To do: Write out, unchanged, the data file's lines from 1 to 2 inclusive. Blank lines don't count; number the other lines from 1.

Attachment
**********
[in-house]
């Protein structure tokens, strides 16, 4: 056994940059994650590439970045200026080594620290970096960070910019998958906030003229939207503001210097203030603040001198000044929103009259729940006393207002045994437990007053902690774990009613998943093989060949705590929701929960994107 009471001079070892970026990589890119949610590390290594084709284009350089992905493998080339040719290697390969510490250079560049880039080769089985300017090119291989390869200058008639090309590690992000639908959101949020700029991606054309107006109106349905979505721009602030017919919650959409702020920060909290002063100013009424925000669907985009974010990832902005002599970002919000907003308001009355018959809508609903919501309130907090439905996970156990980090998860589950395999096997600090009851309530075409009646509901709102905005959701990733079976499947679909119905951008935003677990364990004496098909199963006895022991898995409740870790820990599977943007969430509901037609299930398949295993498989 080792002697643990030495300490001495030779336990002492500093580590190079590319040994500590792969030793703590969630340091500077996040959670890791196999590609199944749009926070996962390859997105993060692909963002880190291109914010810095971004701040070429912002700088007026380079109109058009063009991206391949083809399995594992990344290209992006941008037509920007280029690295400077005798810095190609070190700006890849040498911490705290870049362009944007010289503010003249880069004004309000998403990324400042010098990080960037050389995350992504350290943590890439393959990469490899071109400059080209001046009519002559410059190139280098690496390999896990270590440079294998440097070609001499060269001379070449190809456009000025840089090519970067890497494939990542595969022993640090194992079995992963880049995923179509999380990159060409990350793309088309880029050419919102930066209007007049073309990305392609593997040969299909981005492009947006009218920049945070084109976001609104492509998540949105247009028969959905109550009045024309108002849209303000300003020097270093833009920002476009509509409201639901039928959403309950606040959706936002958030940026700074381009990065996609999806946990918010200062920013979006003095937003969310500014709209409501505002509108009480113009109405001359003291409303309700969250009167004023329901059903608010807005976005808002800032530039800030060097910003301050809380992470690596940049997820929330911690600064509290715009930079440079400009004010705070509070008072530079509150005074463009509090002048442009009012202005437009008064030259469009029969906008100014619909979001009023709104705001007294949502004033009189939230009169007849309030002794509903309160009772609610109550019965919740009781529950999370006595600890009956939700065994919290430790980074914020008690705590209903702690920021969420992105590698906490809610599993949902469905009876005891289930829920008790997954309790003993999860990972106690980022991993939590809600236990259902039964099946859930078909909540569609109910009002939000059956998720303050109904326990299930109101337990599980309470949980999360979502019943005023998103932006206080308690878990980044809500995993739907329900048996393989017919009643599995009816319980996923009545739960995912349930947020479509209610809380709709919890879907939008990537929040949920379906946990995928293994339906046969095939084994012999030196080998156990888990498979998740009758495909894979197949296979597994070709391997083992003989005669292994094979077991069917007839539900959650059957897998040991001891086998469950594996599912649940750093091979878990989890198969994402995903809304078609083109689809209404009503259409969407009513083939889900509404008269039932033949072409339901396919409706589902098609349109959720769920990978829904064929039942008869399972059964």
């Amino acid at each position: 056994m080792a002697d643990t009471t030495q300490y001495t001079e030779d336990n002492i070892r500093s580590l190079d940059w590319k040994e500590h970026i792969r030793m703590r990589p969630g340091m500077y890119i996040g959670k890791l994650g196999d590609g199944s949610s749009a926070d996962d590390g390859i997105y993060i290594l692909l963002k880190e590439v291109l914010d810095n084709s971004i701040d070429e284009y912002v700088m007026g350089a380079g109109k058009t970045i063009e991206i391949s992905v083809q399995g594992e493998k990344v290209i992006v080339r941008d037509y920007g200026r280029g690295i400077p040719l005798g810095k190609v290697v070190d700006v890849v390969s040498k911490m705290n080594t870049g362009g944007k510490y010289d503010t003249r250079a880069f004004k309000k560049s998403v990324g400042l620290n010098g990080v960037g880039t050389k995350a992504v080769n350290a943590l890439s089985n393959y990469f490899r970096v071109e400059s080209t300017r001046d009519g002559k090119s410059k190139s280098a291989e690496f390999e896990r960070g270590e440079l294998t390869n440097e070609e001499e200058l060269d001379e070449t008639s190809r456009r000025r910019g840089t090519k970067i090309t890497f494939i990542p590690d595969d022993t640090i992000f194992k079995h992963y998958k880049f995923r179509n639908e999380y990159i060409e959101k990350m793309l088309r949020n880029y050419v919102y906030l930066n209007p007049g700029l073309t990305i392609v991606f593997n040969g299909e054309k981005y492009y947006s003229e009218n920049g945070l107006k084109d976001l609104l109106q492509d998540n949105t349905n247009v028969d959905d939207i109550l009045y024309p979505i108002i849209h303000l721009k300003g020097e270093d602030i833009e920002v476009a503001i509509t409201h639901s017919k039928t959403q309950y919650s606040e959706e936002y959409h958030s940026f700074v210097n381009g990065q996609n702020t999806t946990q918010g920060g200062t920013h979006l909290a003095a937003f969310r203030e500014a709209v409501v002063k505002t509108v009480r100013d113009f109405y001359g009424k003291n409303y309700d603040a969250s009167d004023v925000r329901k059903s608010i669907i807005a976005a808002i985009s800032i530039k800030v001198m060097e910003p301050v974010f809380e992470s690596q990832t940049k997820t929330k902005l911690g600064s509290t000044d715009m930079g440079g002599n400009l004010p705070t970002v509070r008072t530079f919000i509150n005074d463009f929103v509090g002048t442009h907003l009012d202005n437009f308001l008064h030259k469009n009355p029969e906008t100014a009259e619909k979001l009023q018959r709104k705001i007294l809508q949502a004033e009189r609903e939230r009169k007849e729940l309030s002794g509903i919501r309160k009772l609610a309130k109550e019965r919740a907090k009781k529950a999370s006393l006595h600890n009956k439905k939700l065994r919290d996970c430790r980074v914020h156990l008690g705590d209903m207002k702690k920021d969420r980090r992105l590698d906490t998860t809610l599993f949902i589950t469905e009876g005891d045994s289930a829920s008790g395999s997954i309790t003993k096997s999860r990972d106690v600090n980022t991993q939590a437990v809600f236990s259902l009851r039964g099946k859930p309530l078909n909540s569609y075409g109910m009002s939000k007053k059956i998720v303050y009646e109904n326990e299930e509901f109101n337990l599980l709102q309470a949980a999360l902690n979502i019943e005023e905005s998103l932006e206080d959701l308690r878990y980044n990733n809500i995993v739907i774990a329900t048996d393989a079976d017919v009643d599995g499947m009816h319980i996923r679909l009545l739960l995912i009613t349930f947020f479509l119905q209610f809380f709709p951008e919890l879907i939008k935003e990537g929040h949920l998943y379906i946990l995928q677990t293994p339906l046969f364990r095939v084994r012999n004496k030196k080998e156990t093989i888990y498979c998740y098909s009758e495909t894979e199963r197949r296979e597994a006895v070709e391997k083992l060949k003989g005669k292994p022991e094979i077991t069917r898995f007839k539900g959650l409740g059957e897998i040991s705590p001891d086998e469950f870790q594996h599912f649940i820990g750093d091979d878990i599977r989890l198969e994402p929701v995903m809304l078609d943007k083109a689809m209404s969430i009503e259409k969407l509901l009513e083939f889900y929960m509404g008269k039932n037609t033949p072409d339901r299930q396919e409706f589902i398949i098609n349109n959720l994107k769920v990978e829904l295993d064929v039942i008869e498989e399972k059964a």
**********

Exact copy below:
[in-house]
């Protein structure tokens, strides 16, 4: 056994940059994650590439970045200026080594620290970096960070910019998958906030003229939207503001210097203030603040001198000044929103009259729940006393207002045994437990007053902690774990009613998943093989060949705590929701929960994107 009471001079070892970026990589890119949610590390290594084709284009350089992905493998080339040719290697390969510490250079560049880039080769089985300017090119291989390869200058008639090309590690992000639908959101949020700029991606054309107006109106349905979505721009602030017919919650959409702020920060909290002063100013009424925000669907985009974010990832902005002599970002919000907003308001009355018959809508609903919501309130907090439905996970156990980090998860589950395999096997600090009851309530075409009646509901709102905005959701990733079976499947679909119905951008935003677990364990004496098909199963006895022991898995409740870790820990599977943007969430509901037609299930398949295993498989 080792002697643990030495300490001495030779336990002492500093580590190079590319040994500590792969030793703590969630340091500077996040959670890791196999590609199944749009926070996962390859997105993060692909963002880190291109914010810095971004701040070429912002700088007026380079109109058009063009991206391949083809399995594992990344290209992006941008037509920007280029690295400077005798810095190609070190700006890849040498911490705290870049362009944007010289503010003249880069004004309000998403990324400042010098990080960037050389995350992504350290943590890439393959990469490899071109400059080209001046009519002559410059190139280098690496390999896990270590440079294998440097070609001499060269001379070449190809456009000025840089090519970067890497494939990542595969022993640090194992079995992963880049995923179509999380990159060409990350793309088309880029050419919102930066209007007049073309990305392609593997040969299909981005492009947006009218920049945070084109976001609104492509998540949105247009028969959905109550009045024309108002849209303000300003020097270093833009920002476009509509409201639901039928959403309950606040959706936002958030940026700074381009990065996609999806946990918010200062920013979006003095937003969310500014709209409501505002509108009480113009109405001359003291409303309700969250009167004023329901059903608010807005976005808002800032530039800030060097910003301050809380992470690596940049997820929330911690600064509290715009930079440079400009004010705070509070008072530079509150005074463009509090002048442009009012202005437009008064030259469009029969906008100014619909979001009023709104705001007294949502004033009189939230009169007849309030002794509903309160009772609610109550019965919740009781529950999370006595600890009956939700065994919290430790980074914020008690705590209903702690920021969420992105590698906490809610599993949902469905009876005891289930829920008790997954309790003993999860990972106690980022991993939590809600236990259902039964099946859930078909909540569609109910009002939000059956998720303050109904326990299930109101337990599980309470949980999360979502019943005023998103932006206080308690878990980044809500995993739907329900048996393989017919009643599995009816319980996923009545739960995912349930947020479509209610809380709709919890879907939008990537929040949920379906946990995928293994339906046969095939084994012999030196080998156990888990498979998740009758495909894979197949296979597994070709391997083992003989005669292994094979077991069917007839539900959650059957897998040991001891086998469950594996599912649940750093091979878990989890198969994402995903809304078609083109689809209404009503259409969407009513083939889900509404008269039932033949072409339901396919409706589902098609349109959720769920990978829904064929039942008869399972059964």